"To play, the coach told me to make smarter decisions and not be as flashy. I had to do it. It only took five minutes for me to learn," Gabriel said. "Everyone had to work their way to the lineup. I knew I had to do the same thing. I did it the fifth game of the season and I got thrown into the fire."

He enjoyed a fine season starting the last 27 games of the campaign, averaging 21 points and 8 assists a game as Winchendon made the playoffs. With his junior year approaching and receiving early interest from ACC schools such as Wake Forest and Georgia Tech, Gabriel is grateful for the chance to get on the floor.

"I went to Reebok because they have the best competition for me. Whatever my team needs to do to win, Ill do it. If I had to dive on the floor, take a charge, Ill do it."

With continued success, Gabriel can keep flashing the 100-watt smile that seems to be permanently planted on his face.

Vernon Teel

During July, the NCAA allows college program to chance to see and recruit basketball players who are competing in camps and tournaments.

So why is Vernon Teel, the former PSAL All- Star and all time leading scorer at Flushing High School, a prep basketball star at Laurinberg Institute, doing at the first annual Real Scout Invitational Camp?

Why wasn't he invited to the Reebok ABCD Camp, where he got notiched last year?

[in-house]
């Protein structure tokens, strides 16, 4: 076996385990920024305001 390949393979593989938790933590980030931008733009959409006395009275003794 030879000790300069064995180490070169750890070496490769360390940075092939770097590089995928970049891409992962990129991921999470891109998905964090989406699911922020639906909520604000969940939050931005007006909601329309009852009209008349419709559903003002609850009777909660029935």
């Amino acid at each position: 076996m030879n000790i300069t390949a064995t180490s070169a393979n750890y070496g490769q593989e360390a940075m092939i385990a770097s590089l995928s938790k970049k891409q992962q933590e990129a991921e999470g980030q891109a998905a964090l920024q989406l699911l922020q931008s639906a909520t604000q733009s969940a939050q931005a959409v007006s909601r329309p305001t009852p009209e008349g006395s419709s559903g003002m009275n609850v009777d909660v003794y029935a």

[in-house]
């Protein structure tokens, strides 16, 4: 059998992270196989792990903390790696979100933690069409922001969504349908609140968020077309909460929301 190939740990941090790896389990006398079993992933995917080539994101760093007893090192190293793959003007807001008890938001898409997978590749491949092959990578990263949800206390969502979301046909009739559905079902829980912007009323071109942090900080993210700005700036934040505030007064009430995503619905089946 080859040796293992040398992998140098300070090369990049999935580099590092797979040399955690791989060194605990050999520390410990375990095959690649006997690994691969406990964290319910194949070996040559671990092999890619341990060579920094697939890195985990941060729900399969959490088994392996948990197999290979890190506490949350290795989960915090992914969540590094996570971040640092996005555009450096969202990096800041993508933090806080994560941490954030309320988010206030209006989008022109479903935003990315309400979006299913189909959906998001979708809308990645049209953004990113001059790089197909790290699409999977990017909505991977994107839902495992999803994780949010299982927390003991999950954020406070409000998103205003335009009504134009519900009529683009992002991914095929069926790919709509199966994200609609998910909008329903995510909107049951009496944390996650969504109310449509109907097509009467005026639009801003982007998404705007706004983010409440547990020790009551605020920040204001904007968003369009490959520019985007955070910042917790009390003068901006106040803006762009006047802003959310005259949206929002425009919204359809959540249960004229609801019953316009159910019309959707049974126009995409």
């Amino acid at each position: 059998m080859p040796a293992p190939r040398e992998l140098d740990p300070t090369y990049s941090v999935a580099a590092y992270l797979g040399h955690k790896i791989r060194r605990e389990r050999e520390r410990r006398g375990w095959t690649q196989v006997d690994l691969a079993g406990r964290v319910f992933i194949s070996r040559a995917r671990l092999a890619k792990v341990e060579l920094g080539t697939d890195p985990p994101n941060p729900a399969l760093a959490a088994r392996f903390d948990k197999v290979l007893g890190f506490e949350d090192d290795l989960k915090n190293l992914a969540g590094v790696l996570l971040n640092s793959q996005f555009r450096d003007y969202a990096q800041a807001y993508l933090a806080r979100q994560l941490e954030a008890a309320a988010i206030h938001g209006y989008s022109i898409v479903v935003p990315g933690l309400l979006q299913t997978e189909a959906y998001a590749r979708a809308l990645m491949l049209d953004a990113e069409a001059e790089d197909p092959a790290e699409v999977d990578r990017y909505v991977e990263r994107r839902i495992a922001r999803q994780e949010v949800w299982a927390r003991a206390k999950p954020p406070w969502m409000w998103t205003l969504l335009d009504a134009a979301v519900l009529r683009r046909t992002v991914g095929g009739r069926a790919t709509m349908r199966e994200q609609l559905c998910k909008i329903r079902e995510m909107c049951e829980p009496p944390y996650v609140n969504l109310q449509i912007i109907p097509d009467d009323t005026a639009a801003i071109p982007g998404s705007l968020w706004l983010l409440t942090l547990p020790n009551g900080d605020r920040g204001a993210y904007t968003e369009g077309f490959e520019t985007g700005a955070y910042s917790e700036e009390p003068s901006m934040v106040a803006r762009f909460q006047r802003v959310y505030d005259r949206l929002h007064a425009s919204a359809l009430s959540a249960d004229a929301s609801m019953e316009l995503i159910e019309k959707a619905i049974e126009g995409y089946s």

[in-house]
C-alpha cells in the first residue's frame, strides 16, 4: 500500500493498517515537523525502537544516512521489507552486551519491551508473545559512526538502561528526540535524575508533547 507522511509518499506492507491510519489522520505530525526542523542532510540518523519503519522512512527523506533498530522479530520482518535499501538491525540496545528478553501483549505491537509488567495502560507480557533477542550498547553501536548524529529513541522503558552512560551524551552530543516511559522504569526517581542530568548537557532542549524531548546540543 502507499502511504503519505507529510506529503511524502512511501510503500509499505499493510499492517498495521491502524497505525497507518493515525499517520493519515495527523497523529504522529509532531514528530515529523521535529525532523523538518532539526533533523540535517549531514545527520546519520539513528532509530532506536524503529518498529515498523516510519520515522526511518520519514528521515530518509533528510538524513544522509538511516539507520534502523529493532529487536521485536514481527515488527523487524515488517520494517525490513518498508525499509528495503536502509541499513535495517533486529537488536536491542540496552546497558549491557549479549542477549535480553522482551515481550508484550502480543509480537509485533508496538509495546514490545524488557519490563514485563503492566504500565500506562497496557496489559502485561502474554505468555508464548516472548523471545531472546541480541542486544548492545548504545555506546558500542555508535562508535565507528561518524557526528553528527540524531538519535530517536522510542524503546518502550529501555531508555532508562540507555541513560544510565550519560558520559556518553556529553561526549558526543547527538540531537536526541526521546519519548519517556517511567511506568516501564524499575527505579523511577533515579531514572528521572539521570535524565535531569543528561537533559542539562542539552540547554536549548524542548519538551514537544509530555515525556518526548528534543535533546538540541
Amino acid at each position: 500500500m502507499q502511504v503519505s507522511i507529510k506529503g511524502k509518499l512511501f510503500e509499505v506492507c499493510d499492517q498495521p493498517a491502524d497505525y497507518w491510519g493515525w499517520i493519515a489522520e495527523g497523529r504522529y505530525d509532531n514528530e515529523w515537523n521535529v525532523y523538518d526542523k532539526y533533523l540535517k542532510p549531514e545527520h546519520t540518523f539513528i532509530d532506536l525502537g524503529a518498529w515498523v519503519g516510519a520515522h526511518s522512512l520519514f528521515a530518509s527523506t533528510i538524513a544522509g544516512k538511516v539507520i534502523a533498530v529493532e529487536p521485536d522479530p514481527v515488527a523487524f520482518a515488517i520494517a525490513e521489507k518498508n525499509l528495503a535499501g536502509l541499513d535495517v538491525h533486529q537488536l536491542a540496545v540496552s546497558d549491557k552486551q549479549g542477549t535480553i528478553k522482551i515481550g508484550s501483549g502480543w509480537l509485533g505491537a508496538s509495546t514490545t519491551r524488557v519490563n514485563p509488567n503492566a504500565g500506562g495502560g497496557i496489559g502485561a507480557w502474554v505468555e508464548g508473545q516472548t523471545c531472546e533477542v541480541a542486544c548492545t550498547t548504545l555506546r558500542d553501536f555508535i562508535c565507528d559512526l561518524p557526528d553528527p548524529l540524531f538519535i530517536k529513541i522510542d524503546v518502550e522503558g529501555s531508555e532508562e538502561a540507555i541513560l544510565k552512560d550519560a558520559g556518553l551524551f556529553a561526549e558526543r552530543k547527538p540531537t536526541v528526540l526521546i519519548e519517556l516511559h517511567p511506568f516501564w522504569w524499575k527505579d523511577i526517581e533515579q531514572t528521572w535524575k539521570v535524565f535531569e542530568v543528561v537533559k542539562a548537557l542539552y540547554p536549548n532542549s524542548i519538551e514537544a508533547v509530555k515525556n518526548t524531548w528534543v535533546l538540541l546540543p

"I could have went to ABCD Camp but they weren't inviting fifth year seniors, so I came here," teel said.

And so continues to saga of where Teel, a 6 foot 2 guard who uses his toughness and his smarts to become the dynamite scorer that he is.

At Flushing, he averaged 32 points a game in his senior season and at Laurinberg, continues to impress scouts with a team that finished with a 26-1 record. He is adept at scoring inside the basket, improving his outside shot and does not shy away from contact.

"I grew up in a rough neighborhood so I had to play tough. That's what you had to do when you're growing up in Far Rockaway," Teel said.

But after receiving offers from Seton Hall and West Virginia after the Camp, Teel had already agreed to go to Laurinberg, improve his game and expected to hear from more colleges.

But the high school graduate, who is qualified to attend college this season, has not received the same interest as last year. "It's kind of surprising. I'm kind of shocked. Coming out of ABCD, I had a lot of schools. I didn't take one because I thought would have the time to decide one at Laurinberg."

So Teel went to Nate Blue, the creator of the Real Scout Invitational camp and founder of the AAU program of the same name. Knowing Blue since his freshman year of high school, Teel knew that the two-day program- which provides a forum for talented players who may get shutout of the higher profile Reebok, Adidas or Nike Invitational Camps.

""A lot of people don't really know him that well but when they see him, he's one of those players who work hard. He's a winning player. They'll see that," Blue said.

Teel will continue to play with the New York Panthers in the meantime. If the interest from schools such as LIU, Manhattan, Hofstra doesn't materialize, he may be forced to enroll again at a prep school. He ruled out any chance of enrolling at a junior college in the fall.